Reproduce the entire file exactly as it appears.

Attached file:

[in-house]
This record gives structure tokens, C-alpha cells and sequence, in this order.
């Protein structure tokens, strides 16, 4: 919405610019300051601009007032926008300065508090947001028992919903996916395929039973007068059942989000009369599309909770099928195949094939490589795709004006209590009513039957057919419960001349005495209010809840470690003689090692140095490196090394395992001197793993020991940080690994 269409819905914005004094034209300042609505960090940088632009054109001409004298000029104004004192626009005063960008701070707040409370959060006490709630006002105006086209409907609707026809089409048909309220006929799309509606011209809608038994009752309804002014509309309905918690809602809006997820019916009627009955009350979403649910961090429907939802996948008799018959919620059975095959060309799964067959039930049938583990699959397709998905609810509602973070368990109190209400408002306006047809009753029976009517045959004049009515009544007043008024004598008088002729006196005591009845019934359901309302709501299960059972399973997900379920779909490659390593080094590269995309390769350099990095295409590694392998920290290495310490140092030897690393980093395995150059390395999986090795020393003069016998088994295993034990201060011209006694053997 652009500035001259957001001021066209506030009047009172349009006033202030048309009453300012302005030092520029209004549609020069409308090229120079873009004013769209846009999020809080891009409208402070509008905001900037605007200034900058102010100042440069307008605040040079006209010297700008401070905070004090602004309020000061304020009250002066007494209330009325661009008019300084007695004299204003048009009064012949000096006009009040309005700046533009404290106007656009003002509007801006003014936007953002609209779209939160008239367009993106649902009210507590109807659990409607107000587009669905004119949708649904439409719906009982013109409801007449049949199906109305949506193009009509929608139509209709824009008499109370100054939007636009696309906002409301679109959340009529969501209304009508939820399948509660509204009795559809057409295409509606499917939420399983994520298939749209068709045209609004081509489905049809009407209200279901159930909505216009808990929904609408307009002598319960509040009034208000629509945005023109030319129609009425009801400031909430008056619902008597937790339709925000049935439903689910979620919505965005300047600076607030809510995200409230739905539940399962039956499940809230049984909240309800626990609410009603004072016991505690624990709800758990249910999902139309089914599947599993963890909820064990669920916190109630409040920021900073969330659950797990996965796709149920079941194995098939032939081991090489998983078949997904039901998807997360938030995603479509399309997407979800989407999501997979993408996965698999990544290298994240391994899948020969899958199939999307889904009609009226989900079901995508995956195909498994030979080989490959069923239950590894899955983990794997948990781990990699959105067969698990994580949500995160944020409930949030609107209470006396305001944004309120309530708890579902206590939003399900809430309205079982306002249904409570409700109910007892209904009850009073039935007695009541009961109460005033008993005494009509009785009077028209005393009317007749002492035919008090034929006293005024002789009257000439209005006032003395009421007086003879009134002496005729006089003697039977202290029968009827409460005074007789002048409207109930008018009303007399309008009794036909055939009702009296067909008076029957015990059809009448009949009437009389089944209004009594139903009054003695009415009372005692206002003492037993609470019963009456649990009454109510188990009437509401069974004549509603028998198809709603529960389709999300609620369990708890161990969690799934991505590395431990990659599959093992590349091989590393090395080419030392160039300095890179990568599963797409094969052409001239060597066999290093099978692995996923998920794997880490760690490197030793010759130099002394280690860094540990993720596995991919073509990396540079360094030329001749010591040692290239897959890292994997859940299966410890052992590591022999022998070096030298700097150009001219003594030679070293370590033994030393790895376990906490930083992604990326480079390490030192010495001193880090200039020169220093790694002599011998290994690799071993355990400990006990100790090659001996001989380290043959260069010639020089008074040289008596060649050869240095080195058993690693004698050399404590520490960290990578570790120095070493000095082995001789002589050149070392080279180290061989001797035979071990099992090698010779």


[in-house]
This record gives structure tokens, C-alpha cells and sequence, in this order.
């Protein structure tokens, strides 16, 4: 919405610019300051601009007032926008300065508090947001028992919903996916395929039973007068059942989000009369599309909770099928195949094939490589795709004006209590009513039957057919419960001349005495209010809840470690003689090692140095490196090394395992001197793993020991940080690994 269409819905914005004094034209300042609505960090940088632009054109001409004298000029104004004192626009005063960008701070707040409370959060006490709630006002105006086209409907609707026809089409048909309220006929799309509606011209809608038994009752309804002014509309309905918690809602809006997820019916009627009955009350979403649910961090429907939802996948008799018959919620059975095959060309799964067959039930049938583990699959397709998905609810509602973070368990109190209400408002306006047809009753029976009517045959004049009515009544007043008024004598008088002729006196005591009845019934359901309302709501299960059972399973997900379920779909490659390593080094590269995309390769350099990095295409590694392998920290290495310490140092030897690393980093395995150059390395999986090795020393003069016998088994295993034990201060011209006694053997 652009500035001259957001001021066209506030009047009172349009006033202030048309009453300012302005030092520029209004549609020069409308090229120079873009004013769209846009999020809080891009409208402070509008905001900037605007200034900058102010100042440069307008605040040079006209010297700008401070905070004090602004309020000061304020009250002066007494209330009325661009008019300084007695004299204003048009009064012949000096006009009040309005700046533009404290106007656009003002509007801006003014936007953002609209779209939160008239367009993106649902009210507590109807659990409607107000587009669905004119949708649904439409719906009982013109409801007449049949199906109305949506193009009509929608139509209709824009008499109370100054939007636009696309906002409301679109959340009529969501209304009508939820399948509660509204009795559809057409295409509606499917939420399983994520298939749209068709045209609004081509489905049809009407209200279901159930909505216009808990929904609408307009002598319960509040009034208000629509945005023109030319129609009425009801400031909430008056619902008597937790339709925000049935439903689910979620919505965005300047600076607030809510995200409230739905539940399962039956499940809230049984909240309800626990609410009603004072016991505690624990709800758990249910999902139309089914599947599993963890909820064990669920916190109630409040920021900073969330659950797990996965796709149920079941194995098939032939081991090489998983078949997904039901998807997360938030995603479509399309997407979800989407999501997979993408996965698999990544290298994240391994899948020969899958199939999307889904009609009226989900079901995508995956195909498994030979080989490959069923239950590894899955983990794997948990781990990699959105067969698990994580949500995160944020409930949030609107209470006396305001944004309120309530708890579902206590939003399900809430309205079982306002249904409570409700109910007892209904009850009073039935007695009541009961109460005033008993005494009509009785009077028209005393009317007749002492035919008090034929006293005024002789009257000439209005006032003395009421007086003879009134002496005729006089003697039977202290029968009827409460005074007789002048409207109930008018009303007399309008009794036909055939009702009296067909008076029957015990059809009448009949009437009389089944209004009594139903009054003695009415009372005692206002003492037993609470019963009456649990009454109510188990009437509401069974004549509603028998198809709603529960389709999300609620369990708890161990969690799934991505590395431990990659599959093992590349091989590393090395080419030392160039300095890179990568599963797409094969052409001239060597066999290093099978692995996923998920794997880490760690490197030793010759130099002394280690860094540990993720596995991919073509990396540079360094030329001749010591040692290239897959890292994997859940299966410890052992590591022999022998070096030298700097150009001219003594030679070293370590033994030393790895376990906490930083992604990326480079390490030192010495001193880090200039020169220093790694002599011998290994690799071993355990400990006990100790090659001996001989380290043959260069010639020089008074040289008596060649050869240095080195058993690693004698050399404590520490960290990578570790120095070493000095082995001789002589050149070392080279180290061989001797035979071990099992090698010779």